Design: 6/10 - The dragon is nice, but the pyramid is boring.

Playability: 8/10 - As a game for kids, it's decent. I think the 7+ is a bit high on the age though - it seems more fitting (difficulty-wise) for my 4 and 6 year old kids. This is a game for the Candy Land players, not the Monopoly players.

Parts: 6/10 - A few nice dragon parts, but most of the set is boring grey and brown bricks.

Overall: 7/10 - For the target audience of kids, it's a decent set and inexpensive. For adults, the only attraction is the dragon.

My Flickr set for this set (to see the images larger)

Edited by WhiteFang
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The reason you don't have flames is because they want you to use your IMAGINATION :tongue:

The only reason I bought this set several times was to build a microfig army and get that cute little dragon.

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Thanks for the review! I already have this set, though I never actually built it. I'm just wondering, though, as an obsessive Games collector, what other languages are in the rulebook? I can already spot differences; the Union Jack has been replaced by the Stars and Stripes. The European rulebooks also contain German, French and Italian.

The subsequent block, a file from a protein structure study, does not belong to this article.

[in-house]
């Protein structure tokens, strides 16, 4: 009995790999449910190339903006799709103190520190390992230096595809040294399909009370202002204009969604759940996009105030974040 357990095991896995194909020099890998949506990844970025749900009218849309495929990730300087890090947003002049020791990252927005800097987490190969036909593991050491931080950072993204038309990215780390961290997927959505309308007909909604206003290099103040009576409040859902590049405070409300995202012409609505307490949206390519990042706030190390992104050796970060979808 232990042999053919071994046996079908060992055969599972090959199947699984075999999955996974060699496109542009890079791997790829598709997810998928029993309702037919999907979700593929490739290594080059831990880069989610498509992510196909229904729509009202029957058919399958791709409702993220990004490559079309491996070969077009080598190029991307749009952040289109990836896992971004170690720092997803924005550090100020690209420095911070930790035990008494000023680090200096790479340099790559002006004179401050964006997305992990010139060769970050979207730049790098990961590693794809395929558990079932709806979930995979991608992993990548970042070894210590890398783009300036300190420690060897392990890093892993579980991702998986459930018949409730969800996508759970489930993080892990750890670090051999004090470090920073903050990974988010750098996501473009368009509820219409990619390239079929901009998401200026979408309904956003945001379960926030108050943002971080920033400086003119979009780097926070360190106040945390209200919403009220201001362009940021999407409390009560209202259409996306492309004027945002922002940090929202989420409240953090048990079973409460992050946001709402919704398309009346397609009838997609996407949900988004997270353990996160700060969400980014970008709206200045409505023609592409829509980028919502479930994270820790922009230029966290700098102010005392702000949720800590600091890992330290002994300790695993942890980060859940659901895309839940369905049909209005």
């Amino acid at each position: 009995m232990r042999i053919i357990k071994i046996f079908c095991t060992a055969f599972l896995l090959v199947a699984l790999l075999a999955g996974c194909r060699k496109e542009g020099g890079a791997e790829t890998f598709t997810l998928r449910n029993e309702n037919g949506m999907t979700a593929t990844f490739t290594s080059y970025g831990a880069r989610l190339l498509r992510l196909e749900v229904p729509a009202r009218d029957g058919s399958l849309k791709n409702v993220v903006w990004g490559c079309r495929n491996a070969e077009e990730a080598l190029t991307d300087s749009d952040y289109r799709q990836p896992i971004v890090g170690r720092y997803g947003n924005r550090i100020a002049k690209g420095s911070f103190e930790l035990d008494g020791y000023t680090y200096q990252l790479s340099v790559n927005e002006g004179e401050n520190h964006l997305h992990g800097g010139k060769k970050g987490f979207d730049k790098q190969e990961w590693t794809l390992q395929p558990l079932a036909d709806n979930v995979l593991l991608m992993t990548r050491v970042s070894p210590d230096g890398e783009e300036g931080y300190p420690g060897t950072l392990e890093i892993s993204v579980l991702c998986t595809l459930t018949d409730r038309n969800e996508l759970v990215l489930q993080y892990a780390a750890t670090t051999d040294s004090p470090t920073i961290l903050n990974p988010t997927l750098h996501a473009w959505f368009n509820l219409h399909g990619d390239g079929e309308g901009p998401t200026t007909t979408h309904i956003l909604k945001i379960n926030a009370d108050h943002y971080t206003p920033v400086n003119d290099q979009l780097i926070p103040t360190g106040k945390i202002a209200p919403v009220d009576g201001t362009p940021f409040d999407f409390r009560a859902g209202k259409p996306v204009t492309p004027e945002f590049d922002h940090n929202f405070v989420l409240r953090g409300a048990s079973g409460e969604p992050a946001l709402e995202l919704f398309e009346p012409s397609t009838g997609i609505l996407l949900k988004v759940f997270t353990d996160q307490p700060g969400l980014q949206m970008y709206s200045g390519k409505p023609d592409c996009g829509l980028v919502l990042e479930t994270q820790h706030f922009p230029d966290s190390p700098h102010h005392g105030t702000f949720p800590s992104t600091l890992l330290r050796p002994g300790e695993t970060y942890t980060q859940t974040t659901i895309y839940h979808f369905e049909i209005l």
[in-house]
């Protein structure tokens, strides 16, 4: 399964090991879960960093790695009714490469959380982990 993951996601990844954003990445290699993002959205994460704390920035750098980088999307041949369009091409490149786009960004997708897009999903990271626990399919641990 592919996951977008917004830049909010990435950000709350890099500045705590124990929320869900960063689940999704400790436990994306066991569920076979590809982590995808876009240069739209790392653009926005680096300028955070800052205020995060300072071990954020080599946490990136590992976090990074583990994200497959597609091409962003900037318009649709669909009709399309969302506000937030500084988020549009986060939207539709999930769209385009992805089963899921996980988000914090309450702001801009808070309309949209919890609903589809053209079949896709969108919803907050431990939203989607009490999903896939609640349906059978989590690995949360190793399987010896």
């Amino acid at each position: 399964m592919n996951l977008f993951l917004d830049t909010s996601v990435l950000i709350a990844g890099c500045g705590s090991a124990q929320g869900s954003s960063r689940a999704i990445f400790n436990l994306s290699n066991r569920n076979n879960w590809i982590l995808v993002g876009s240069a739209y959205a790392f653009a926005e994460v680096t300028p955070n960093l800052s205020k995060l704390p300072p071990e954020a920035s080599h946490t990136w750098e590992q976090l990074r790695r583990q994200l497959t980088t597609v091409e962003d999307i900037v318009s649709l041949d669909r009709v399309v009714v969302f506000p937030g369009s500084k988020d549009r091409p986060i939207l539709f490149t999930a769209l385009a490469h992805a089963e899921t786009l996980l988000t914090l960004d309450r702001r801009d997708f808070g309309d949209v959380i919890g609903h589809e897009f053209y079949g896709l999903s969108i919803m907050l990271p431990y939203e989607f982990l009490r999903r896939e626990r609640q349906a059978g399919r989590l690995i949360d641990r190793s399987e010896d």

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Nice review and fantastic pictures! They're so crystal clear, I can see your fingerprint on one of the Lego pieces :grin:

I played this once with my nephews, but yeah, even they (aged 9) found it rather dull after one or two games.

Thanks for the review! I already have this set, though I never actually built it. I'm just wondering, though, as an obsessive Games collector, what other languages are in the rulebook? I can already spot differences; the Union Jack has been replaced by the Stars and Stripes. The European rulebooks also contain German, French and Italian.

From the back of the box it seems they are in italian, (canadian) french and (american) english. On european boxes the four languages you mentioned are on the back of the box too, so that may just be the same in the U.S.

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Nice review and fantastic pictures! They're so crystal clear, I can see your fingerprint on one of the Lego pieces :grin:

I played this once with my nephews, but yeah, even they (aged 9) found it rather dull after one or two games.

From the back of the box it seems they are in italian, (canadian) french and (american) english. On european boxes the four languages you mentioned are on the back of the box too, so that may just be the same in the U.S.

Oh yeah, good spot. That's the Mexican flag, though, so it'd be Spanish rather than Italian.